The efficiency of common law rules is central to achieving efficient resource allocation in a market economy. While many theories suggest reasons why judge-made law should tend toward efficient rules, the question whether the common law actually does converge in commercial areas has remained empirically untested. We create a dataset of 465 state-court appellate decisions involving the application of the Economic Loss Rule in construction disputes and track the evolution of law in this area from 1970 to 2005. We find that over this period the law did not converge to any stable resting point and evolved differently in different states. We find that legal evolution is influenced by plaintiffs’ claims, the relative economic power of the parties, and nonbinding federal precedent.

That version costs $5 unless you are at a university or live in a poor country, I cannot yet find an ungated copy of the paper. [...]

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I’ll second that motion:

Like Orin, I’m supporting McCain for the Republican nomination. I disagree with him strongly about campaign finance reform and a few other issues. But he’s taken the right stands, roughly speaking, on many other important matters, like national security, Iraq, torture, immigration, and fiscal responsibility. On federalism grounds, he’s also opposed (and twice voted against) the Federal Marriage Amendment, a costly stand for a Republican presidential contender. I also think he’s the one candidate in both parties who has sufficient credibility on security and military issues to end or modify Don’t Ask, Don’t Tell, and I detected somewhat lukewarm and perfunctory support for it in his answers on the question during the debates. Nobody’s perfect, but his heart and mind seem closest to my own on most of the issues that matter most to me in this election. [...]

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Is gay marriage conservative?

That’s the question being addressed by speakers at a symposium I’m organizing. It’s a first-of-its-kind event, devoted entirely to what has become an intramural debate among conservatives about the issue. The symposium will be held at the South Texas College of Law in Houston on February 15. Besides me, the speakers include:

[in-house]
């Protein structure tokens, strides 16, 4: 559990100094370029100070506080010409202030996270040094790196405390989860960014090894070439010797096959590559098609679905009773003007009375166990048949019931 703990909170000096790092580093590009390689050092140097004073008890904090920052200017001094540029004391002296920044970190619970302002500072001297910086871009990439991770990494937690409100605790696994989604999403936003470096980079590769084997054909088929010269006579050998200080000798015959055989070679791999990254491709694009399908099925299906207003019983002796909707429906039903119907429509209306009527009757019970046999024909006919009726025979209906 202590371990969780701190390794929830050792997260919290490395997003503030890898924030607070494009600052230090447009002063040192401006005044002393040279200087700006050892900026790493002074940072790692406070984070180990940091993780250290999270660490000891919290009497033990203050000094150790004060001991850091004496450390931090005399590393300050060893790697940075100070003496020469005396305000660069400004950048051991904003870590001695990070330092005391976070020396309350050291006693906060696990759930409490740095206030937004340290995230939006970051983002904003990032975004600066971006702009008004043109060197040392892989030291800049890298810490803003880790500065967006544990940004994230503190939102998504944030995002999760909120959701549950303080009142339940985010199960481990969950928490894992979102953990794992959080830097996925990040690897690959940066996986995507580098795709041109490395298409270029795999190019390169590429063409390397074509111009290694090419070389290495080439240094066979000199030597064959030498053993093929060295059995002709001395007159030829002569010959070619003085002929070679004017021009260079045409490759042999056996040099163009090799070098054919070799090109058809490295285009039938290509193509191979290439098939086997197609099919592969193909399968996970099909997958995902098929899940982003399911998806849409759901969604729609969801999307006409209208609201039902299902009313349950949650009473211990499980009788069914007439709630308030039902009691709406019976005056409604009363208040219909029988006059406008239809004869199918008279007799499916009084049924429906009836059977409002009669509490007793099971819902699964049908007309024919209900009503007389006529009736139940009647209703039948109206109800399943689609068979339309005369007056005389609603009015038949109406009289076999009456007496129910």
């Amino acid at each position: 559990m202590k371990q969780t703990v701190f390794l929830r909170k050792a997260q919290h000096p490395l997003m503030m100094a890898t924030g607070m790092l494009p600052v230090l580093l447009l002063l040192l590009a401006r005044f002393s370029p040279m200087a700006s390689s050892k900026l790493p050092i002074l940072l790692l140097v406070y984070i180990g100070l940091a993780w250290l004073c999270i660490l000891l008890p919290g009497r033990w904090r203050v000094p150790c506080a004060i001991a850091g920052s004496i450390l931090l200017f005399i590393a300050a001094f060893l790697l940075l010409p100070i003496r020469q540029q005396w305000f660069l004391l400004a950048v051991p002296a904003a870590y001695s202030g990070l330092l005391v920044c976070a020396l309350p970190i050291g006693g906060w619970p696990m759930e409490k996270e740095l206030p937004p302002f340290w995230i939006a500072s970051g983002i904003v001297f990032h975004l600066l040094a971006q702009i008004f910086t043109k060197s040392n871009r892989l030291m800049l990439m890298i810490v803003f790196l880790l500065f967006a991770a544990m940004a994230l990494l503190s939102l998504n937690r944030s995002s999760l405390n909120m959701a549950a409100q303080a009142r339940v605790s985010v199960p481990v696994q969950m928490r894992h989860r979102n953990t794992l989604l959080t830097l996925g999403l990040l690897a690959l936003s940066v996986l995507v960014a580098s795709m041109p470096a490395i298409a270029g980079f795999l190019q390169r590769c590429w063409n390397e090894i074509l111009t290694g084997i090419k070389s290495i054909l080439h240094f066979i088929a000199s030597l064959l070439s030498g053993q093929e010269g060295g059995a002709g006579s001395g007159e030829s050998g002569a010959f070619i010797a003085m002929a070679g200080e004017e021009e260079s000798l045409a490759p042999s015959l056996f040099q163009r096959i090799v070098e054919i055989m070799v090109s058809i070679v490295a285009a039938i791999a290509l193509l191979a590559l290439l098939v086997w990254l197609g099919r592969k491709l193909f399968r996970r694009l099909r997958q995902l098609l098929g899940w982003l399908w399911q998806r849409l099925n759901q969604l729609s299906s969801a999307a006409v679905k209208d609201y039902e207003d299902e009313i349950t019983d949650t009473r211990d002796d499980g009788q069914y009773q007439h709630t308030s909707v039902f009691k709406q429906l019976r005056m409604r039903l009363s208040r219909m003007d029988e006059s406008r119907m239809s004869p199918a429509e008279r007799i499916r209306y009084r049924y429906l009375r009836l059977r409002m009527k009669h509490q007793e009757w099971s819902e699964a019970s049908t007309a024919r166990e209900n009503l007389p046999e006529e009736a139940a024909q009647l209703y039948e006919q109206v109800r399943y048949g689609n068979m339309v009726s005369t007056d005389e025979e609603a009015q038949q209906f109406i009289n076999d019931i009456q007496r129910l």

Professor Gerard Bradley (Notre Dame)

Professor Jesse Choper (Berkeley)

Professor Teresa Collett (St. Thomas)

David Frum (AEI)

Charles Murray (AEI)

Professor Robert Nagel (Colorado)

Jonathan Rauch (Brookings)

Professor John Yoo (Berkeley)

Needless to say, it’s an impressive group of academics and non-academics, many with strong ties to the conservative intellectual movement and/or expertise on the issue of gay marriage. Abstracts of the presentations can be found here.

If you’d like to attend, you can register for the symposium here. Registration is free and lunch is included. [...]

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Why are so many politicians lawyers?

Johan Richter writes the following query to me:

As the primary elections are coming up is is interesting to note that so many of the contenders are lawyers, something that is also true of the members of Congress, where I believe half are lawyers. Why are so many US politicians lawyers? It seems odd considering that A) Legal training seems unnecessary for performing the main job of a politician, regardless of whether one takes that to be courting public opinion or governing the country. And there is hardly any deficit of lawyers in Washington to ask for advice if legal knowledge turns out to be needed. B) Being a lawyer isn’t very prestigious as far as I know. Being a military, doctor, police officer, businessman or perhaps even a academic would surely be regarded by many voters as more respectable professions than being a lawyer. C) Other countries don’t have nearly the same over-representation of lawyers in their parliaments as the US does.